For many hundreds of years, thinkers have been divided on the
subject of nature versus nurture. Which is more powerful? Are we
merely pre-programmed automatons or free-thinking individuals,
moulded by our environment, circumstances and experiences? For Matt
Ridley, bestselling author of Genome: The Autobiography of a
Species in 23 Chapters, the truth is far more complex. We are, he
argues, the product of a subtle fusion of both genetics and our
environment. Drawing on the work of philosophers, behaviourists,
psychologists and geneticists, Ridley builds his argument with
panache. Encompassing over a hundred years of scientific
experimentation and discussion, including up-to-the-minute
research, Ridley's case is a complex one. Darwin, Pavlov, Freud and
Dawkins all had something to say on the topic. Yet, Ridley suggests
that none of these eminent figures have been completely correct.
Neither were they entirely wrong. Genes, Ridley argues, affect
human behaviour, and behaviour influences our genetic heritage.
Ridley is not the first to make such a claim. He does so with both
the benefit of well-advised hindsight and insight into the latest
genetic research. Published to coincide with the 50th anniversary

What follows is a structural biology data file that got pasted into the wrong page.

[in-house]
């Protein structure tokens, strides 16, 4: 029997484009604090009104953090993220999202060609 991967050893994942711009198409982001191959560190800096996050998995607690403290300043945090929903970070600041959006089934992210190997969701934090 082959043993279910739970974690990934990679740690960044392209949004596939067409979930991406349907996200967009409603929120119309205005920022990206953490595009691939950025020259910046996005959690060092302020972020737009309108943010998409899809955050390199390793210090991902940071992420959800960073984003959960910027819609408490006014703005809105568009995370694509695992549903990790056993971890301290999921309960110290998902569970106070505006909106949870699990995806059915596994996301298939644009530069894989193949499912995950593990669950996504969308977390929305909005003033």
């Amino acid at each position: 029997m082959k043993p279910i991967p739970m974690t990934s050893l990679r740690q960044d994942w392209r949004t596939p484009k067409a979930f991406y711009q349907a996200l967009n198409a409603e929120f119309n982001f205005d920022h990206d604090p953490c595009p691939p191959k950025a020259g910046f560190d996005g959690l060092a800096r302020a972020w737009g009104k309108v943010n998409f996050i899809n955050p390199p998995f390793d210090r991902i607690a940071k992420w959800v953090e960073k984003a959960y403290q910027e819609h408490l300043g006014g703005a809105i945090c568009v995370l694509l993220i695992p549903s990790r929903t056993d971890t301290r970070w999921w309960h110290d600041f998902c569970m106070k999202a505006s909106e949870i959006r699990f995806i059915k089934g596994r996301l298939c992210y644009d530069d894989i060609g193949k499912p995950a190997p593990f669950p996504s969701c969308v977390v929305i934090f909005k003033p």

of the discovery of the double helix, his book stands to radically
re-write our pre-conceptions about how DNA works. Studies are only
now beginning to allow us to understand how genes 'build' and shape
our bodies before birth. What will surprise many is that it seems
that they continue to respond to experience and environment
throughout our lives - truly nature via nurture. This is an
impressive, ambitious and thought-provoking volume which rewards
careful reading. (Kirkus UK)
Acclaimed author Matt Ridley's thrilling follow-up to his
bestseller Genome. Armed with the extraordinary new discoveries
about our genes, Ridley turns his attention to the nature versus
nurture debate to bring the first popular account of the roots of
human behaviour. What makes us who we are?In February 2001 it was
announced that the genome contains not 100,000 genes as originally
expected but only 30,000. This startling revision led some
scientists to conclude that there are simply not enough human genes
to account for all the different ways people behave: we must be
made by nurture, not nature. Matt Ridley argues that the emerging
truth is far more interesting than this myth. Nurture depends on
genes, too, and genes need nurture. Genes not only predetermine the
broad structure of the brain; they also absorb formative
experiences, react to social cues and even run memory. after the
discovery of the double helix of DNA, Nature via Nurture chronicles
a new revolution in our understanding of genes. Ridley recounts the
hundred years' war between the partisans of nature and nurture to
explain how this paradoxical creature, the human being, can be
simultaneously free-willed and motivated by instinct and culture.
Nature via Nurture is an enthralling, up-to-the-minute account of
how genes build brains to absorb experience.
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